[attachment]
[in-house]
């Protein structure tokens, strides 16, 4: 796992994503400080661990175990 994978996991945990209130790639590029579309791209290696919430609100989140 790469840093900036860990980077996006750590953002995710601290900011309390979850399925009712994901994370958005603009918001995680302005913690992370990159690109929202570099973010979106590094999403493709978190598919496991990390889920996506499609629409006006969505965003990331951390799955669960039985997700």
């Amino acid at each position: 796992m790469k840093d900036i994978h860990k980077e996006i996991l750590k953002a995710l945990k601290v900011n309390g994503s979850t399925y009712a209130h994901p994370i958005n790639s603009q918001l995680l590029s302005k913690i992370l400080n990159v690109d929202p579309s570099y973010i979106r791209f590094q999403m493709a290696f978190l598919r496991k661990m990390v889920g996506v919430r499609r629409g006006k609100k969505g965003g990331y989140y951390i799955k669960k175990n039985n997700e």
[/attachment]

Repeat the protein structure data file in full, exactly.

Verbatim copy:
[in-house]
């Protein structure tokens, strides 16, 4: 796992994503400080661990175990 994978996991945990209130790639590029579309791209290696919430609100989140 790469840093900036860990980077996006750590953002995710601290900011309390979850399925009712994901994370958005603009918001995680302005913690992370990159690109929202570099973010979106590094999403493709978190598919496991990390889920996506499609629409006006969505965003990331951390799955669960039985997700």
């Amino acid at each position: 796992m790469k840093d900036i994978h860990k980077e996006i996991l750590k953002a995710l945990k601290v900011n309390g994503s979850t399925y009712a209130h994901p994370i958005n790639s603009q918001l995680l590029s302005k913690i992370l400080n990159v690109d929202p579309s570099y973010i979106r791209f590094q999403m493709a290696f978190l598919r496991k661990m990390v889920g996506v919430r499609r629409g006006k609100k969505g965003g990331y989140y951390i799955k669960k175990n039985n997700e």